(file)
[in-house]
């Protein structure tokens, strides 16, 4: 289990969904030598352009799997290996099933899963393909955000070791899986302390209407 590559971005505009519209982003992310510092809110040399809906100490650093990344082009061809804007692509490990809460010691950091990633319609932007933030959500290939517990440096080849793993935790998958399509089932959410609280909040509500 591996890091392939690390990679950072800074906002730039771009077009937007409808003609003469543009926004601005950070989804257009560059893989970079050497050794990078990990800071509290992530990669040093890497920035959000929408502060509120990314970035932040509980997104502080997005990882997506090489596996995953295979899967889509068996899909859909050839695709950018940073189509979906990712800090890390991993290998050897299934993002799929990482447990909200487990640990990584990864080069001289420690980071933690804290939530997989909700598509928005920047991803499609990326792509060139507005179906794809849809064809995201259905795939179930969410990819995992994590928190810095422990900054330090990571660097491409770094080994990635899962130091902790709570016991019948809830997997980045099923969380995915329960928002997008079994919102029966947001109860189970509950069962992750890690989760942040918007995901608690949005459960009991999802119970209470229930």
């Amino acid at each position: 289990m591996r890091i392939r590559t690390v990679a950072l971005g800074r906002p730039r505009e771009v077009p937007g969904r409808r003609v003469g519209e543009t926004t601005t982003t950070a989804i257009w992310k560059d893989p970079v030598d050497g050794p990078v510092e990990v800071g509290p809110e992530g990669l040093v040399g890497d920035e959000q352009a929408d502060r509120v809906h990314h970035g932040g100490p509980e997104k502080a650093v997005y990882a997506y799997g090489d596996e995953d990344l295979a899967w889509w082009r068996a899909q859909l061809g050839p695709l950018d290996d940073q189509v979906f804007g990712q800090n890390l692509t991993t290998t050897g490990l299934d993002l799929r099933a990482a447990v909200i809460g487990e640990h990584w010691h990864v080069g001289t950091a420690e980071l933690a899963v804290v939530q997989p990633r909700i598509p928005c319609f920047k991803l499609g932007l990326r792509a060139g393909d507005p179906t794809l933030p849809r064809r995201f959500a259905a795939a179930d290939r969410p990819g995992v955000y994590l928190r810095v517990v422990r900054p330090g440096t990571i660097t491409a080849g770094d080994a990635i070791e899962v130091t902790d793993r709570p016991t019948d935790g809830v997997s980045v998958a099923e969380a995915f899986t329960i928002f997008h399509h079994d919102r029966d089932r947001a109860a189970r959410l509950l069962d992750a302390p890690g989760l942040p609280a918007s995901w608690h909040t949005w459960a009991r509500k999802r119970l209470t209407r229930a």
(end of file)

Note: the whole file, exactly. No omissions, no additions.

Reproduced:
[in-house]
């Protein structure tokens, strides 16, 4: 289990969904030598352009799997290996099933899963393909955000070791899986302390209407 590559971005505009519209982003992310510092809110040399809906100490650093990344082009061809804007692509490990809460010691950091990633319609932007933030959500290939517990440096080849793993935790998958399509089932959410609280909040509500 591996890091392939690390990679950072800074906002730039771009077009937007409808003609003469543009926004601005950070989804257009560059893989970079050497050794990078990990800071509290992530990669040093890497920035959000929408502060509120990314970035932040509980997104502080997005990882997506090489596996995953295979899967889509068996899909859909050839695709950018940073189509979906990712800090890390991993290998050897299934993002799929990482447990909200487990640990990584990864080069001289420690980071933690804290939530997989909700598509928005920047991803499609990326792509060139507005179906794809849809064809995201259905795939179930969410990819995992994590928190810095422990900054330090990571660097491409770094080994990635899962130091902790709570016991019948809830997997980045099923969380995915329960928002997008079994919102029966947001109860189970509950069962992750890690989760942040918007995901608690949005459960009991999802119970209470229930």
């Amino acid at each position: 289990m591996r890091i392939r590559t690390v990679a950072l971005g800074r906002p730039r505009e771009v077009p937007g969904r409808r003609v003469g519209e543009t926004t601005t982003t950070a989804i257009w992310k560059d893989p970079v030598d050497g050794p990078v510092e990990v800071g509290p809110e992530g990669l040093v040399g890497d920035e959000q352009a929408d502060r509120v809906h990314h970035g932040g100490p509980e997104k502080a650093v997005y990882a997506y799997g090489d596996e995953d990344l295979a899967w889509w082009r068996a899909q859909l061809g050839p695709l950018d290996d940073q189509v979906f804007g990712q800090n890390l692509t991993t290998t050897g490990l299934d993002l799929r099933a990482a447990v909200i809460g487990e640990h990584w010691h990864v080069g001289t950091a420690e980071l933690a899963v804290v939530q997989p990633r909700i598509p928005c319609f920047k991803l499609g932007l990326r792509a060139g393909d507005p179906t794809l933030p849809r064809r995201f959500a259905a795939a179930d290939r969410p990819g995992v955000y994590l928190r810095v517990v422990r900054p330090g440096t990571i660097t491409a080849g770094d080994a990635i070791e899962v130091t902790d793993r709570p016991t019948d935790g809830v997997s980045v998958a099923e969380a995915f899986t329960i928002f997008h399509h079994d919102r029966d089932r947001a109860a189970r959410l509950l069962d992750a302390p890690g989760l942040p609280a918007s995901w608690h909040t949005w459960a009991r509500k999802r119970l209470t209407r229930a």